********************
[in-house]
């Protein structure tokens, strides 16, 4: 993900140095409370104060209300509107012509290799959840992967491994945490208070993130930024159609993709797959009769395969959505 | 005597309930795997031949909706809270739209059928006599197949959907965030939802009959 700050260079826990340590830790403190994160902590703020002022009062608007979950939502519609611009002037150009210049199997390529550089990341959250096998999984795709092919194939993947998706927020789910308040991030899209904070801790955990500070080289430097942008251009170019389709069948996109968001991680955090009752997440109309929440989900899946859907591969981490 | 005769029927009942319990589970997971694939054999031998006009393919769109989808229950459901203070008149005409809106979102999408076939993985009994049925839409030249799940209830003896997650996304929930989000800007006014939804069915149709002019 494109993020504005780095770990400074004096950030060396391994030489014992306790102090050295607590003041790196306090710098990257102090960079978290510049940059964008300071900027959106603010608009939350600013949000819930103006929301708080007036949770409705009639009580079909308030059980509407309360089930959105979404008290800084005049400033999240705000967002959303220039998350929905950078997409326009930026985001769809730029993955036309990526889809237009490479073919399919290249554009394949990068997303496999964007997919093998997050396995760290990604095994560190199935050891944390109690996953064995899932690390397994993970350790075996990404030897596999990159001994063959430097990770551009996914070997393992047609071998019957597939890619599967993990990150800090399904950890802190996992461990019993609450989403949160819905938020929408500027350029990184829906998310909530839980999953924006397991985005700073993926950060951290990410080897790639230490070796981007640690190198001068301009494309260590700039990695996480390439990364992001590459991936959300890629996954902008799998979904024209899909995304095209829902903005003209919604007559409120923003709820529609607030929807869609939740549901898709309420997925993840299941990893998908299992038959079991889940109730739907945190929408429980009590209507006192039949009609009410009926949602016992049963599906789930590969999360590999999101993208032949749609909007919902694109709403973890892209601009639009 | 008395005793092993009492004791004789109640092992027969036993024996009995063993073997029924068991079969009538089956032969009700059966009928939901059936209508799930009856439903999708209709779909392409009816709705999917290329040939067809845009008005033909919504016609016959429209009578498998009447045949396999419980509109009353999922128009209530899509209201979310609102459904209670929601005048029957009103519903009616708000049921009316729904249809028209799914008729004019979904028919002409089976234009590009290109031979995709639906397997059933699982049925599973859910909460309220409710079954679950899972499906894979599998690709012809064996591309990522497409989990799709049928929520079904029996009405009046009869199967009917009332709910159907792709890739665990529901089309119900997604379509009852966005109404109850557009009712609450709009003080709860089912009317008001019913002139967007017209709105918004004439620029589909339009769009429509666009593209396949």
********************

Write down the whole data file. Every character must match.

[in-house]
């Protein structure tokens, strides 16, 4: 993900140095409370104060209300509107012509290799959840992967491994945490208070993130930024159609993709797959009769395969959505 | 005597309930795997031949909706809270739209059928006599197949959907965030939802009959 700050260079826990340590830790403190994160902590703020002022009062608007979950939502519609611009002037150009210049199997390529550089990341959250096998999984795709092919194939993947998706927020789910308040991030899209904070801790955990500070080289430097942008251009170019389709069948996109968001991680955090009752997440109309929440989900899946859907591969981490 | 005769029927009942319990589970997971694939054999031998006009393919769109989808229950459901203070008149005409809106979102999408076939993985009994049925839409030249799940209830003896997650996304929930989000800007006014939804069915149709002019 494109993020504005780095770990400074004096950030060396391994030489014992306790102090050295607590003041790196306090710098990257102090960079978290510049940059964008300071900027959106603010608009939350600013949000819930103006929301708080007036949770409705009639009580079909308030059980509407309360089930959105979404008290800084005049400033999240705000967002959303220039998350929905950078997409326009930026985001769809730029993955036309990526889809237009490479073919399919290249554009394949990068997303496999964007997919093998997050396995760290990604095994560190199935050891944390109690996953064995899932690390397994993970350790075996990404030897596999990159001994063959430097990770551009996914070997393992047609071998019957597939890619599967993990990150800090399904950890802190996992461990019993609450989403949160819905938020929408500027350029990184829906998310909530839980999953924006397991985005700073993926950060951290990410080897790639230490070796981007640690190198001068301009494309260590700039990695996480390439990364992001590459991936959300890629996954902008799998979904024209899909995304095209829902903005003209919604007559409120923003709820529609607030929807869609939740549901898709309420997925993840299941990893998908299992038959079991889940109730739907945190929408429980009590209507006192039949009609009410009926949602016992049963599906789930590969999360590999999101993208032949749609909007919902694109709403973890892209601009639009 | 008395005793092993009492004791004789109640092992027969036993024996009995063993073997029924068991079969009538089956032969009700059966009928939901059936209508799930009856439903999708209709779909392409009816709705999917290329040939067809845009008005033909919504016609016959429209009578498998009447045949396999419980509109009353999922128009209530899509209201979310609102459904209670929601005048029957009103519903009616708000049921009316729904249809028209799914008729004019979904028919002409089976234009590009290109031979995709639906397997059933699982049925599973859910909460309220409710079954679950899972499906894979599998690709012809064996591309990522497409989990799709049928929520079904029996009405009046009869199967009917009332709910159907792709890739665990529901089309119900997604379509009852966005109404109850557009009712609450709009003080709860089912009317008001019913002139967007017209709105918004004439620029589909339009769009429509666009593209396949």